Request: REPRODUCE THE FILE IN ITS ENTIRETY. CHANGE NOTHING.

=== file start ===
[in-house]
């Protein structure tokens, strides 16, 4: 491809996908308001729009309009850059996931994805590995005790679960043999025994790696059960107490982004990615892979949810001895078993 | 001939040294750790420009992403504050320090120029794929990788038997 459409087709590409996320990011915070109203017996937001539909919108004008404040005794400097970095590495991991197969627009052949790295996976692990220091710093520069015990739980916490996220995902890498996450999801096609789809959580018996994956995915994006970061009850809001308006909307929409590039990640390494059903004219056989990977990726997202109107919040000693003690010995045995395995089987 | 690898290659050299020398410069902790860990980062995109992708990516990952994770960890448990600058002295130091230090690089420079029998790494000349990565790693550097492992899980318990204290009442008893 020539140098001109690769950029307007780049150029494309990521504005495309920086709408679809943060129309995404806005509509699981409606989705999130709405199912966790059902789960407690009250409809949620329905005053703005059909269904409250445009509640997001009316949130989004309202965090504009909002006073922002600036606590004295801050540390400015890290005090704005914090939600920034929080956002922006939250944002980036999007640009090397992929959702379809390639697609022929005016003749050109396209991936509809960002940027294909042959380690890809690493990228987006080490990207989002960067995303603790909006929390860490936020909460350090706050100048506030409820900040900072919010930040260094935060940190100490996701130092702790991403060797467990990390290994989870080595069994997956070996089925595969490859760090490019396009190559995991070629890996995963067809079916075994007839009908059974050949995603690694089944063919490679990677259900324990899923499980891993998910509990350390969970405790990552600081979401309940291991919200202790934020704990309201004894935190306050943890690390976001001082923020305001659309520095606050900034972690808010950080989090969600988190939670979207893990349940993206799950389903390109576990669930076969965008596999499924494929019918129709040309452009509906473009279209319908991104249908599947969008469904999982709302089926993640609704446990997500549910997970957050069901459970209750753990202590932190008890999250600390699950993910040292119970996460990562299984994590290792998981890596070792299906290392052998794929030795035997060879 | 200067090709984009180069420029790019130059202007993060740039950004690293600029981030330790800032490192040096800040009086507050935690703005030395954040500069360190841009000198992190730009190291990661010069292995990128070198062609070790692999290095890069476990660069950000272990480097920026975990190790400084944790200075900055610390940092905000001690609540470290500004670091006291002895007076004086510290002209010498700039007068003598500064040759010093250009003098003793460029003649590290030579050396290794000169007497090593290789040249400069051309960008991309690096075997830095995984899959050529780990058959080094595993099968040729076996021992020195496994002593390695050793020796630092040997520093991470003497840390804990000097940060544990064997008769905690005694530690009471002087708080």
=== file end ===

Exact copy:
[in-house]
């Protein structure tokens, strides 16, 4: 491809996908308001729009309009850059996931994805590995005790679960043999025994790696059960107490982004990615892979949810001895078993 | 001939040294750790420009992403504050320090120029794929990788038997 459409087709590409996320990011915070109203017996937001539909919108004008404040005794400097970095590495991991197969627009052949790295996976692990220091710093520069015990739980916490996220995902890498996450999801096609789809959580018996994956995915994006970061009850809001308006909307929409590039990640390494059903004219056989990977990726997202109107919040000693003690010995045995395995089987 | 690898290659050299020398410069902790860990980062995109992708990516990952994770960890448990600058002295130091230090690089420079029998790494000349990565790693550097492992899980318990204290009442008893 020539140098001109690769950029307007780049150029494309990521504005495309920086709408679809943060129309995404806005509509699981409606989705999130709405199912966790059902789960407690009250409809949620329905005053703005059909269904409250445009509640997001009316949130989004309202965090504009909002006073922002600036606590004295801050540390400015890290005090704005914090939600920034929080956002922006939250944002980036999007640009090397992929959702379809390639697609022929005016003749050109396209991936509809960002940027294909042959380690890809690493990228987006080490990207989002960067995303603790909006929390860490936020909460350090706050100048506030409820900040900072919010930040260094935060940190100490996701130092702790991403060797467990990390290994989870080595069994997956070996089925595969490859760090490019396009190559995991070629890996995963067809079916075994007839009908059974050949995603690694089944063919490679990677259900324990899923499980891993998910509990350390969970405790990552600081979401309940291991919200202790934020704990309201004894935190306050943890690390976001001082923020305001659309520095606050900034972690808010950080989090969600988190939670979207893990349940993206799950389903390109576990669930076969965008596999499924494929019918129709040309452009509906473009279209319908991104249908599947969008469904999982709302089926993640609704446990997500549910997970957050069901459970209750753990202590932190008890999250600390699950993910040292119970996460990562299984994590290792998981890596070792299906290392052998794929030795035997060879 | 200067090709984009180069420029790019130059202007993060740039950004690293600029981030330790800032490192040096800040009086507050935690703005030395954040500069360190841009000198992190730009190291990661010069292995990128070198062609070790692999290095890069476990660069950000272990480097920026975990190790400084944790200075900055610390940092905000001690609540470290500004670091006291002895007076004086510290002209010498700039007068003598500064040759010093250009003098003793460029003649590290030579050396290794000169007497090593290789040249400069051309960008991309690096075997830095995984899959050529780990058959080094595993099968040729076996021992020195496994002593390695050793020796630092040997520093991470003497840390804990000097940060544990064997008769905690005694530690009471002087708080």